Unexpectedly Intriguing!
10 June 2009

Hospital Emergency Room Waiting Area You've heard before that uninsured patients are the ones who are responsible for running up waiting times at hospital emergency rooms for non-urgent care. In fact, using a tightly-focused Google search for "crowded emergency rooms" and "uninsured," we found some 127 news articles and editorials from major media outlets around the United States spanning the period 20 January 2001 through 31 May 2009 that have represented this claim as a major contributing factor in producing crowded emergency rooms. These media organizations include USA Today, the New York Times, Los Angeles Times, CBS News, CBS Marketwatch, Las Vegas Review Journal, Charlotte Observer, San Francisco Chronicle, Palm Beach Post and most recently, the Jacksonville Times-Union.

The problem with repeating this claim as part of the health care reform mantra that many of these media organizations endorse is that it turns out to be a myth.

That's the finding of Canadian graduate student Andre Maddison, who challenged the assumption that patients seeking routine or non-urgent care are behind the clogging of hospital emergency rooms in Canada as part of the Canadian Health Services Research Foundation's Mythbusters competition for 2009, in which he was a co-winner of the top prize.

Although Canada has a single-payer system that theoretically provides health care for all Canadians, it has also seen its emergency rooms become very crowded during the same period as the U.S. The belief that this crowding is due to patients seeking non-urgent care is directly equivalent to the impact that uninsured patients are believed to have upon the crowding of hospital emergency rooms in the United States. In the section below, Maddison describes the path his research took into Canada's crowded emergency departments, or "EDs" (via Physorg):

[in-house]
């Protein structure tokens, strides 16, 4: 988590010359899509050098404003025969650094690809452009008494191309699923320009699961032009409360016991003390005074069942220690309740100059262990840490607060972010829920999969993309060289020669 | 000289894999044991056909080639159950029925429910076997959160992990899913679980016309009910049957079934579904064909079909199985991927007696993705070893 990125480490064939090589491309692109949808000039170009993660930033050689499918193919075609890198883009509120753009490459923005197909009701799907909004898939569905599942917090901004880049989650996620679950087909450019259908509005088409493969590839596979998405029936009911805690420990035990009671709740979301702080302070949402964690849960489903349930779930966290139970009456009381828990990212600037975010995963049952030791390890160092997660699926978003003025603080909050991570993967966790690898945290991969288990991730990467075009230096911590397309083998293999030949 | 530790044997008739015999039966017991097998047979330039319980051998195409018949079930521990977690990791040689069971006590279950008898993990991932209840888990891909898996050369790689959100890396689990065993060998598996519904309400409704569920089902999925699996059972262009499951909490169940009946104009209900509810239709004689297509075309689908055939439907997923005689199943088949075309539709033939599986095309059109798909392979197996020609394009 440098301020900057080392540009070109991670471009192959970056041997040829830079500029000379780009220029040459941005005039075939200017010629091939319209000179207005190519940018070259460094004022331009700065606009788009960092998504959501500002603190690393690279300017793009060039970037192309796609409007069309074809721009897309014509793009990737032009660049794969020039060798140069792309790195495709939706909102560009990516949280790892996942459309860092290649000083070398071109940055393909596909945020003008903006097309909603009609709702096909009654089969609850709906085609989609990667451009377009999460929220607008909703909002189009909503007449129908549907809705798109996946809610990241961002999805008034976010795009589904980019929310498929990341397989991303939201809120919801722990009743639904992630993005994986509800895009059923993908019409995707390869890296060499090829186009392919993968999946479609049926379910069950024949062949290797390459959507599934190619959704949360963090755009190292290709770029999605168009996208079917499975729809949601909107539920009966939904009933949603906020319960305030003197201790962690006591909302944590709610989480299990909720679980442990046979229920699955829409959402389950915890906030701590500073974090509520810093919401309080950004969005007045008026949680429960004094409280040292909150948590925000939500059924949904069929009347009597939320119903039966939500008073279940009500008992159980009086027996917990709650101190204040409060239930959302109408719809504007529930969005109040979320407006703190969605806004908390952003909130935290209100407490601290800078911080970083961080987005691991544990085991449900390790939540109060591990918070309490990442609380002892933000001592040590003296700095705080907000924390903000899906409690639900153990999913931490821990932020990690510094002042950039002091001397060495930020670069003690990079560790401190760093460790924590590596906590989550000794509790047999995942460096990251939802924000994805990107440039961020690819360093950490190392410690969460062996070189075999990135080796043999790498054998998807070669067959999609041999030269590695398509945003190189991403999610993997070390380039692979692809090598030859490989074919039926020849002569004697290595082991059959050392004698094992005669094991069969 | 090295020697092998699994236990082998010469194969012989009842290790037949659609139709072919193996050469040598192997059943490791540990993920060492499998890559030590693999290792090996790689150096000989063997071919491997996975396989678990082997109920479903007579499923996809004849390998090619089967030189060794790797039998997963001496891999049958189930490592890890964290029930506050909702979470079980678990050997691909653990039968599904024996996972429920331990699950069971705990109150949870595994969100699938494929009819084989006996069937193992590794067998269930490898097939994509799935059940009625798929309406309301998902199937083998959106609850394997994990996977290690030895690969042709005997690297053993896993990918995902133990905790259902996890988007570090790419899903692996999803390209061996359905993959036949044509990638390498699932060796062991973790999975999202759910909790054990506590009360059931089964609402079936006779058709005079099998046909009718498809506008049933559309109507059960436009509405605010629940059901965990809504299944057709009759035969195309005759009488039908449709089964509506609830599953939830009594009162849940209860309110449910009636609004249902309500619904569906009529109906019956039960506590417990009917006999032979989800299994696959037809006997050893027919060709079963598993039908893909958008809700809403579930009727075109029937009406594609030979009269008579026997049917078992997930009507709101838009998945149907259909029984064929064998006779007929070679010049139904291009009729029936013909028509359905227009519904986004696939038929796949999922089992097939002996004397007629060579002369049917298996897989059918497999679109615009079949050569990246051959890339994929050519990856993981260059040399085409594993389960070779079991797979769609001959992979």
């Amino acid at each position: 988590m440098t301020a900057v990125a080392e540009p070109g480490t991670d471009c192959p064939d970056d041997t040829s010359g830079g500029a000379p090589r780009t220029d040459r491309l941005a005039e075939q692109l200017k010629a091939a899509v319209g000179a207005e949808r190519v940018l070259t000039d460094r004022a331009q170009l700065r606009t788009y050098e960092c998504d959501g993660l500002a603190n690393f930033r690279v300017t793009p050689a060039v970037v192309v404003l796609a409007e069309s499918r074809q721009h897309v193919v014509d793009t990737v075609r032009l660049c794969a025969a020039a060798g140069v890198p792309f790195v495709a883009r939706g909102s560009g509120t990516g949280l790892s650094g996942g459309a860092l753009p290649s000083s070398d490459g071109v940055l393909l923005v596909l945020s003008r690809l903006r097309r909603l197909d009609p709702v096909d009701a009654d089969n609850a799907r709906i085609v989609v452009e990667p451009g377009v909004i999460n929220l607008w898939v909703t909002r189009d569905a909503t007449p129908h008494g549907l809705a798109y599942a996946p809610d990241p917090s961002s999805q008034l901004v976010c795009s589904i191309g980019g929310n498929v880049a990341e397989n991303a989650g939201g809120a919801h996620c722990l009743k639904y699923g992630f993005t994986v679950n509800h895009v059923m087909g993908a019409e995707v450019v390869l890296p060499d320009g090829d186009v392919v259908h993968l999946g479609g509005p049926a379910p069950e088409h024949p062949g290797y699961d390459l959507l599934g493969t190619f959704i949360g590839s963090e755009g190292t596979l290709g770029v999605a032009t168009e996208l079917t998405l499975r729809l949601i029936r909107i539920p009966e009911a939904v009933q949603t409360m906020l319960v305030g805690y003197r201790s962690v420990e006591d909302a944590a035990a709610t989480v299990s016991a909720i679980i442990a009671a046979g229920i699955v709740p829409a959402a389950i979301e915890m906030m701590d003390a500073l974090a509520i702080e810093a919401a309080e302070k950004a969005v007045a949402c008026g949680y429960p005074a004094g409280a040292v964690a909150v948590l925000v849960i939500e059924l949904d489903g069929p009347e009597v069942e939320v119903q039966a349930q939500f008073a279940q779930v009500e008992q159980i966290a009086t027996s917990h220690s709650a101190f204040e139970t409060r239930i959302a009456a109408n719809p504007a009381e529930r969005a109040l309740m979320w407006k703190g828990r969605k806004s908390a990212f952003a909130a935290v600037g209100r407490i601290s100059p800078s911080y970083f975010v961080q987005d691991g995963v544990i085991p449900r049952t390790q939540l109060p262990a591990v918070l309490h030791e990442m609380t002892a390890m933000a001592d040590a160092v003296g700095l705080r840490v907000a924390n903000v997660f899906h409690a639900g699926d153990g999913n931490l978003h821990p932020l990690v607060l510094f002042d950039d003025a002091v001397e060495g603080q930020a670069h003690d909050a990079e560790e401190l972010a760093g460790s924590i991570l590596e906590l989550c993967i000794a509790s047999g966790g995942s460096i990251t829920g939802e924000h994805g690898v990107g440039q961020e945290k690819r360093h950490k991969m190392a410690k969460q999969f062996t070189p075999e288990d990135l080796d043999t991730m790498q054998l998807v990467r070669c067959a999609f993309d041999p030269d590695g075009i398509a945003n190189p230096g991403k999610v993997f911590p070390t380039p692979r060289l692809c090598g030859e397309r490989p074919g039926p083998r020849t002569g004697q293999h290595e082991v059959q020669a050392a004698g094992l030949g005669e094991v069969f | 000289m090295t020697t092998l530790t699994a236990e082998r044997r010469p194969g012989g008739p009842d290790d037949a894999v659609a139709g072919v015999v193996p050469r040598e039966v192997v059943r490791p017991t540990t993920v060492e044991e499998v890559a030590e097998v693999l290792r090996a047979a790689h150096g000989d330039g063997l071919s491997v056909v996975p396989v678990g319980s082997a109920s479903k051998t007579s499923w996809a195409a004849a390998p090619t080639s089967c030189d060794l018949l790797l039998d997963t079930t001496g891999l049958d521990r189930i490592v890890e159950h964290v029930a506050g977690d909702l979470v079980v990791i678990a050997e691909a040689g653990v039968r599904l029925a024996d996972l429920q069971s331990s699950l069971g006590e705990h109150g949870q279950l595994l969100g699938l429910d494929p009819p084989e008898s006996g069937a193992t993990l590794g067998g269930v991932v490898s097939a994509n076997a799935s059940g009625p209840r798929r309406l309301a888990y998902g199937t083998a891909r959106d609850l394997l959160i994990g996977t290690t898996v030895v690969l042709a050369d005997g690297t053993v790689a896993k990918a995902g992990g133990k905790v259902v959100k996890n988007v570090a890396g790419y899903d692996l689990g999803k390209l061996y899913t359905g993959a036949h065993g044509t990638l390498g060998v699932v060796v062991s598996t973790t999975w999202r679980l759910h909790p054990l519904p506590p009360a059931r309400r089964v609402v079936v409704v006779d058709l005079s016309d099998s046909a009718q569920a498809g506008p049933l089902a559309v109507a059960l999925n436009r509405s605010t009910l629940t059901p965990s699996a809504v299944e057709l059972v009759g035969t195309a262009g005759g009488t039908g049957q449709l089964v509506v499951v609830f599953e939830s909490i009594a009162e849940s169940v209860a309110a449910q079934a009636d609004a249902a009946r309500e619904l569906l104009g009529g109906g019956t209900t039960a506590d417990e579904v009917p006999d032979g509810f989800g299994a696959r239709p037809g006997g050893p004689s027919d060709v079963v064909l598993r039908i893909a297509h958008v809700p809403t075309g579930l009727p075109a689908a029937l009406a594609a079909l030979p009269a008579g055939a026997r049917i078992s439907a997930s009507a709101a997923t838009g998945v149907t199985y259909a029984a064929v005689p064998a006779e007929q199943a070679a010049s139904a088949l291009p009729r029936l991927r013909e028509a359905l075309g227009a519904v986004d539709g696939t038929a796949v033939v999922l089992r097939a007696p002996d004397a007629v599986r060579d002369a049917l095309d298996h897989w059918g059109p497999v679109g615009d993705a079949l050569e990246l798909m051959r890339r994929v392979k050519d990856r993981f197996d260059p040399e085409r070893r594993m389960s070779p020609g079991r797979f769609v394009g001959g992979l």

"I started with the view that due to a shortage of family doctors, people are going to emergency departments and overcrowding them," explains Mr. Maddison, a native of Sarnia, Ont. "But in reality, why EDs are overcrowded wasn't known."

While 40 to 50 per cent of cases in the ER are non-urgent patients, after extensive literature research and speaking with physicians, Mr. Maddison found that primary care patients were not overly burdensome. His research illustrated that patients in urgent need of acute-care, admitting beds, extended stay, specialists and other high demand care needs actually have a greater impact on overcrowding. "We can't discount the affect of so many non-urgent patients, but they are certainly not the main part of the problem."

Having ruled out non-urgent patients as being a large contributor to the problem of overcrowded emergency rooms, Maddison focuses on problems elsewhere in the system:

Mr. Maddison believes it's a system level problem, not isolated to the ED. "Emergency department overcrowding is a national problem with potentially devastating effects," he says. "It is rooted in insufficient physical and human resources and poor integration within and between hospitals."

We would translate "insufficient physical and human resources" as "chronic underinvestment in critical health care infrastructure" and "excessive limitation of compensation for health care professionals."

As for "poor integration within and between hospitals," we find it unsurprising that a nation with a long-established universal health care system staffed with the brightest and most talented planners and managers produced by the nation's most elite academic institutions would prove incapable of solving the problem of how to provide health care efficiently and effectively within the system they completely control.


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